From esteemed New Yorker writer Mark Singer comes this cautionary tale of the Penn Square Bank, the oil and gas broker in an Oklahoma City shopping mall whose collapse in 1982 staggered America’s banking industry. Recounting the whole spectacular story and its colorful characters, Singer makes brilliantly (and hilariously) clear what actually happened and why it had to happen in boom-time Oklahoma. Nowhere else did money flow in quite the same spontaneous fashion. “[A] tale of wonderful verve” (New York Times), Funny Money comes to life through Singer's vivid prose and continues to resonate in today's culture of corporate corruption.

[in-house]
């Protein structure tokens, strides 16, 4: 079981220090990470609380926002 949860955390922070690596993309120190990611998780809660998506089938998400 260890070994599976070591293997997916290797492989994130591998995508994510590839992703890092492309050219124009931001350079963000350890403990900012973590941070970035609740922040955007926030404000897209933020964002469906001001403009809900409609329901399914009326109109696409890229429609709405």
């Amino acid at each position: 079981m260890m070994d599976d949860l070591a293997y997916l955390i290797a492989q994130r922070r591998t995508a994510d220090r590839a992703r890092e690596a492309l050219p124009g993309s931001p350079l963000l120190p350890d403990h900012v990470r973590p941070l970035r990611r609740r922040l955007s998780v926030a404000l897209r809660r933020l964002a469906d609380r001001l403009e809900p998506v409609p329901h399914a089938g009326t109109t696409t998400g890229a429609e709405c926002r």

About the Author
Mark Singer has been a staff writer for The New Yorker since 1974. He is the author of Funny Money, Mr. Personality, Citizen K, and Somewhere in America. He lives in New York City.